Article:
Fixing your online security real quick

Ok so we all know that online security is probably important (i.e. making sure no one hacks your WhatsApp and steals ya nudes). BUT, you can betcha bottom (ha) dollar that when it comes to being more ‘online secure’, until recently I had done sweet fuck all. I suspect that I didn’t do anything about this because:

  • I didn’t understand what online security actually meant, or why it is important.

  • It felt like effort, and I’m lazy.

  • As IF I can remember multiple passwords (see bullet two).

It’s actually remarkably difficult to find good information about WHY online security is important - I’ve been Googling away for ages and all the info feels pretty abstract and targeted at companies rather than individuals. But here’s something I have “hacked” together (eh? eh?) which you can copy and paste for your friends as a favour because you’re so considerate.


If you have poor online ‘hygiene’ you may get hacked. There is an increasing risk of getting hacked/infected with malware, due to the fact that we are using online channels for basically everything these days, and because cyber criminals are getting more sophisticated. There doesn’t appear to be concrete numbers on the likelihood of your security being compromised, but it’s still worth caring about because the results of an attack can be devastating, and it’s very little effort to significantly improve your personal security. Some of the ways you may be impacted by your devices being hacked are:

  • Your personal information can be stolen and/or leaked

  • Your data and personal information can be held ransom (i.e. someone will try to make you pay to get your own data back, and will wipe it if you don’t pay)

  • Your money can be stolen

  • You can lose control over your information and accounts, and cannot control how they are used

  • Other stuff, panic panic panic.

Your online security also impacts others. When your device is infected, there is a high possibility that it will infect other devices. This is how bots can work - your machine is infected and unbeknownst to you, it is probably infecting millions of users while you’re just sitting there, blissfully unaware and thinking you’re just writing a blog to help some peeps. You are part of a network eco-system, so don’t be a dick - play your part in helping us all stay safe from the CYBER TERRORISTS BEFORE THEY KILL US ALL.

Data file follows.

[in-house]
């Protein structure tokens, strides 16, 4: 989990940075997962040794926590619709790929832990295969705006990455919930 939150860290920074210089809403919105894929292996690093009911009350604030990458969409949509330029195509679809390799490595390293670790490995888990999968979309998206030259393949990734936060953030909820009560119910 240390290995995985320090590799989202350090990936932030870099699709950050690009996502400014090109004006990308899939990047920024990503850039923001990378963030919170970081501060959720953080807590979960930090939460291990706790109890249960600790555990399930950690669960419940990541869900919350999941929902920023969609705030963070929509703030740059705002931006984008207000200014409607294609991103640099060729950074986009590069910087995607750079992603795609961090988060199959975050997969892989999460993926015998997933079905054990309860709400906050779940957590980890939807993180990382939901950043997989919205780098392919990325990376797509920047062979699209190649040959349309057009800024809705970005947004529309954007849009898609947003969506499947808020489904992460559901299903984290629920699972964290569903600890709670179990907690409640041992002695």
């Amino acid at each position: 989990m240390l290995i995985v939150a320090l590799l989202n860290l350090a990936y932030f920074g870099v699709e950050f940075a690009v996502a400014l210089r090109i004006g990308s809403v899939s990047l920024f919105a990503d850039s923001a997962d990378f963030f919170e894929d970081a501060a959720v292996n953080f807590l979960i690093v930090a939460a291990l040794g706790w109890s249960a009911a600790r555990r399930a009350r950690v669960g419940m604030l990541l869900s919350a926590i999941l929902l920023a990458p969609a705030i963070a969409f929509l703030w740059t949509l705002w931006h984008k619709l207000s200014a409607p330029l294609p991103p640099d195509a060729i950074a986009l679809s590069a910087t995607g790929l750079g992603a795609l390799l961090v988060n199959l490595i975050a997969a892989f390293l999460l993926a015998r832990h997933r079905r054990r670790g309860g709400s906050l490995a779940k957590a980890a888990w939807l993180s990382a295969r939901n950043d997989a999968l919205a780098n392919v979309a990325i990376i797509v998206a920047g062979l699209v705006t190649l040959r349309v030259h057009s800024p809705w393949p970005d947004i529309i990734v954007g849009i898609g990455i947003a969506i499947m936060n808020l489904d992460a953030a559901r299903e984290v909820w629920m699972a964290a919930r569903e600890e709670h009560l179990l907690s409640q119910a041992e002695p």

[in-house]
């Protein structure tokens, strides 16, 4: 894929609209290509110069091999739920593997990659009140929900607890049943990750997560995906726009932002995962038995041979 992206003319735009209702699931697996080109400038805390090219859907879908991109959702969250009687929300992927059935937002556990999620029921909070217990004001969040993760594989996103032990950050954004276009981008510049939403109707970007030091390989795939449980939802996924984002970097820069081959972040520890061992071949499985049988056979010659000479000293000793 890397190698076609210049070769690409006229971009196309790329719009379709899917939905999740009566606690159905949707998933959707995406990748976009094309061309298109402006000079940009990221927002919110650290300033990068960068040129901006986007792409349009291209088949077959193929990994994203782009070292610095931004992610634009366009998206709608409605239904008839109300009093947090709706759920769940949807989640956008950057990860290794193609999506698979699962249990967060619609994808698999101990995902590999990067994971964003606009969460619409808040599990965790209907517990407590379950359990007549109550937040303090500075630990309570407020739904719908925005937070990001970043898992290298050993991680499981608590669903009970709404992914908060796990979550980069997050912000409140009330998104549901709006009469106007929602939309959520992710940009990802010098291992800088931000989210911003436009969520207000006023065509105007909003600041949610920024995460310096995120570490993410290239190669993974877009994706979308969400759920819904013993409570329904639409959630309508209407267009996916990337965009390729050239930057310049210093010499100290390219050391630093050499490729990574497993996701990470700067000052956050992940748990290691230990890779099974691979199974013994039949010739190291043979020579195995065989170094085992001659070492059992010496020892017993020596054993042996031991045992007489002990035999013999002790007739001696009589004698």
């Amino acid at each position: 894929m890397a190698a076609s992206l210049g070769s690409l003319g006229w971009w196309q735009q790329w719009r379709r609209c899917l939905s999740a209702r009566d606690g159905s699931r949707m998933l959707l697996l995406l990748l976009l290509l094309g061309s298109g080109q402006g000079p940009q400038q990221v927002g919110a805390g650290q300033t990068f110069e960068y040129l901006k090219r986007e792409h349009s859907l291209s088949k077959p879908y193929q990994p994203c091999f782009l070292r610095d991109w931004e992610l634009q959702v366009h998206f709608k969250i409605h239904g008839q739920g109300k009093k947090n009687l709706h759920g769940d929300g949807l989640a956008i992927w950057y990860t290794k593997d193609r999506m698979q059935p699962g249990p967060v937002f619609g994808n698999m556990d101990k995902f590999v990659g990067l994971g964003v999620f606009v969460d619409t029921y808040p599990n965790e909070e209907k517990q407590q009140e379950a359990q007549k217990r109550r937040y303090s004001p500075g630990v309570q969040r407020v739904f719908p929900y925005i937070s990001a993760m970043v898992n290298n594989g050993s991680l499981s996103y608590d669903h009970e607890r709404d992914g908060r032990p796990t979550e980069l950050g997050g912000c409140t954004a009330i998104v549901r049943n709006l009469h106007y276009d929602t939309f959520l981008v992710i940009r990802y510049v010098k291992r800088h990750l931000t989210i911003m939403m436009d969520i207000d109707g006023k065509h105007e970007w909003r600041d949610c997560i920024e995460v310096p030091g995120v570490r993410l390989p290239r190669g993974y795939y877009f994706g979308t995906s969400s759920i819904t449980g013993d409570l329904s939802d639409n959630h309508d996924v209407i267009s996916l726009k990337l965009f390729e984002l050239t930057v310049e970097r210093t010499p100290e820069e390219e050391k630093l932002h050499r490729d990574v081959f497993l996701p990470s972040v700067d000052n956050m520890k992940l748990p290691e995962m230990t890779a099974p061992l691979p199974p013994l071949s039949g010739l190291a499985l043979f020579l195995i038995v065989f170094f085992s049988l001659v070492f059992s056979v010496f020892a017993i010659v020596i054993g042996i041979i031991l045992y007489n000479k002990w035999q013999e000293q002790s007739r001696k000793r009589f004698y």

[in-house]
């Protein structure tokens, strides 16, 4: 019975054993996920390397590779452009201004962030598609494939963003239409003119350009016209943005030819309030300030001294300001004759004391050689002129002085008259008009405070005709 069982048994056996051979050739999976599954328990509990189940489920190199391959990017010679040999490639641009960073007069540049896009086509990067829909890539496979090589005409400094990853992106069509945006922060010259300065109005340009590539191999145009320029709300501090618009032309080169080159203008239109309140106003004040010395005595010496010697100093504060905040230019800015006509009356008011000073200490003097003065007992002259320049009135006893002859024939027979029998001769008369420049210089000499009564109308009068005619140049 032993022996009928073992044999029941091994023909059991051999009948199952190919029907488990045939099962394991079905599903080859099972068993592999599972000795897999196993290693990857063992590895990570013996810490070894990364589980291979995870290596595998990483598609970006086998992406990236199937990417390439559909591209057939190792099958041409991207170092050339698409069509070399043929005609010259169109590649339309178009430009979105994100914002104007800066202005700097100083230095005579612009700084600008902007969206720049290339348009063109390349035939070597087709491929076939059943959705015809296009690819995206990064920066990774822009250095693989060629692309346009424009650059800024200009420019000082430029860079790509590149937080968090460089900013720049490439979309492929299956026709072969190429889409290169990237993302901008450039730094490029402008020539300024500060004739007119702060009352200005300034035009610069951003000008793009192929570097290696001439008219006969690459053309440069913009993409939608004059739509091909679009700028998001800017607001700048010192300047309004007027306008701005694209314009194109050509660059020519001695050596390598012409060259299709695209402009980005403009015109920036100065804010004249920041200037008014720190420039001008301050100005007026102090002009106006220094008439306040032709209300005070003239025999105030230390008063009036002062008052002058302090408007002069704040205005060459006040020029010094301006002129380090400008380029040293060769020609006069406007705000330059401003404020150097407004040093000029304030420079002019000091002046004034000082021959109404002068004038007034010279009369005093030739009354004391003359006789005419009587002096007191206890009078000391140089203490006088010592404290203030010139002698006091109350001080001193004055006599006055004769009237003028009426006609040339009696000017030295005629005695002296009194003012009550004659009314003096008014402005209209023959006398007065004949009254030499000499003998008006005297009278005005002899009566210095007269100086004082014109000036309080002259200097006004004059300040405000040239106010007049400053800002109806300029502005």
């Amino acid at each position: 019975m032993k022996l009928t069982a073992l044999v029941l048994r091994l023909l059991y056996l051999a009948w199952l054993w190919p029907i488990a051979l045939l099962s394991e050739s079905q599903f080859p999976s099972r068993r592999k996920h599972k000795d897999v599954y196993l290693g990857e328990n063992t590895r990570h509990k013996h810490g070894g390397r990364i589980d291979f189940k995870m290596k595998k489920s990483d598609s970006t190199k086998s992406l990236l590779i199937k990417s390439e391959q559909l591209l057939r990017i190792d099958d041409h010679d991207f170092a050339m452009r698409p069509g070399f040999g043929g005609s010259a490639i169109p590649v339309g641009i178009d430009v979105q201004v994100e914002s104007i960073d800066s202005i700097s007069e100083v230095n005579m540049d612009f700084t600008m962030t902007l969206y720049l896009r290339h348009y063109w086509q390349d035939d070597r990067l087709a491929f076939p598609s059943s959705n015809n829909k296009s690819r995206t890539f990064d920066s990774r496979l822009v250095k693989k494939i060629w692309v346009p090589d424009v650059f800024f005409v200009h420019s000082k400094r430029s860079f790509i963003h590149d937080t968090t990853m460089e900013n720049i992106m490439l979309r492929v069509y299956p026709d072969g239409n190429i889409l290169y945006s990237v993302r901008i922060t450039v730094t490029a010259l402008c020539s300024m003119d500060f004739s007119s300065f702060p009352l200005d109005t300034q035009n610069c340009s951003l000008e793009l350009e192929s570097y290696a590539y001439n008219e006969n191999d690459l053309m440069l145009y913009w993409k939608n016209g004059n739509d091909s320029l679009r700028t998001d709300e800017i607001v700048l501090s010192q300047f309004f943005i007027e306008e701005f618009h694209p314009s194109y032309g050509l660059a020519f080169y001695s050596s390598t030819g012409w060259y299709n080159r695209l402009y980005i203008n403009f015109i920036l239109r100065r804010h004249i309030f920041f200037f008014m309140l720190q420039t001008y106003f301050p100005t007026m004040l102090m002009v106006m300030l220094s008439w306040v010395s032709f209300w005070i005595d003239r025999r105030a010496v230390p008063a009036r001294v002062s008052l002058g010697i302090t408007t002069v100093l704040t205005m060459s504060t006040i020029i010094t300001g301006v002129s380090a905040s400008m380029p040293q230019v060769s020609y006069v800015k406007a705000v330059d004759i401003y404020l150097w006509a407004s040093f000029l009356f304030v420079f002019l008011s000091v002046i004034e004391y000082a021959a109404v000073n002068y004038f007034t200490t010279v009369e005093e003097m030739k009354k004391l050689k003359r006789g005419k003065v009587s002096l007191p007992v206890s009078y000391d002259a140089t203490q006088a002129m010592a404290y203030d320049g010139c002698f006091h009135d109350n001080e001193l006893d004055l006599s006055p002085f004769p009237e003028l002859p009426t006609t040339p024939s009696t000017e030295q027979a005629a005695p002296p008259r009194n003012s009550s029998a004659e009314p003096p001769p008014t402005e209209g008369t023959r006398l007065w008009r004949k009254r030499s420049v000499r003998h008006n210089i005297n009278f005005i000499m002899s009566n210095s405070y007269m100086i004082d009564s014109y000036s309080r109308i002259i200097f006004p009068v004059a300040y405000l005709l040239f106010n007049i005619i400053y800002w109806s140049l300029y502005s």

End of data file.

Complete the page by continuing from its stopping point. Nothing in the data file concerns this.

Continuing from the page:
Here are a couple of things you can do REALLY QUICKLY that will give you decently improved security with minimal effort.

I am not suggesting that this is ENOUGH - there’s tonnes more you can (and probably should) do. But for now, do these things:

  • Keep your software up to date on all your devices

It turns out that the majority of software and OS updates are security fixes. If you ever bother to read what the updates are doing, it’s all “ooo we are giving you new ENHANCEMENTS and making everything BETTER FOR YOU”. This is prob true, but that’s around 10% of what the fixes actually are. When you have security holes in your software, you are an easy target for THE CYBER CRIMINALS to infect you with malware. So when that annoying little pop up come up that says “Updates are available”, just do it. Don’t be a little bitch about it and click “Dismiss” like I do when I am watching Game of Thrones on my laptop and now Arya’s head is obscured and I’m all “piss off I want to know why a girl has no name tho”.

  • Cover your cameras

Ok so apparently it’s actually super easy to a) hack someone’s computer and get access to their camera, and b) MAKE IT LOOK LIKE THE LITTLE CAMERA BUTTON IS NOT ON (i.e. there’s no green/red light indicating that you are being recorded. Again, I know that you’re all “this won’t happen to me” but it MIGHT and it’s SUPER EASY to avoid this issue all together. There are just too many stories on the interwebs where people don’t realise their cameras are on, and then they are blackmailed for tonnes of cash dolla billz to get back the pics of them getting out of the shower, or taking a dump while watching Game of Thrones on their laptop. Put masking tape or the yellow sticky bit from a post it note over the camera on your laptop or tablet, and this whole issue goes away. Don’t do it on your phone though because that’s super dorky.

  • Get a password manager app

I use LastPass because it’s intuitive and it’s been recommended by a few different people. 1Password is also meant to be good. The benefit of having an app to manage your passwords is that now you ONLY HAVE TO REMEMBER ONE PASSWORD (to access the app), and then it remembers them for you, my little Dory fish. It stores all your account information including user name. It can also generate passwords for you, which is good because you really should have different and complex passwords for every different site you use. Now you can stop using ‘password123’ for everything. There are other features too such as form fillers, but you can look into those yourself. Oh yeah, and now you are more online-secure. Some say that using password managers are risky because you are placing your faith in the security of one service (some of which have been hacked), however the overwhelming evidence seems to suggest that it’s still better to use this and have more complex and individual passwords than it is to keep using the same passwords repeatedly. It’s not perfect, but it is the safest practical way to manage your passwords.

After doing a bunch of research, these simple steps felt like the easiest things to do, and they are also all coincidentally covered in a great podcast with Marc Goodman which you can find here. Goodman has been a “Resident Futurist” for the FBI, as well as a senior advisor to Interpol, so you know he’s legit. Check out that podcast for more info, and you too can be a cyber security genius. In the meantime, please don’t hack my mainframe.

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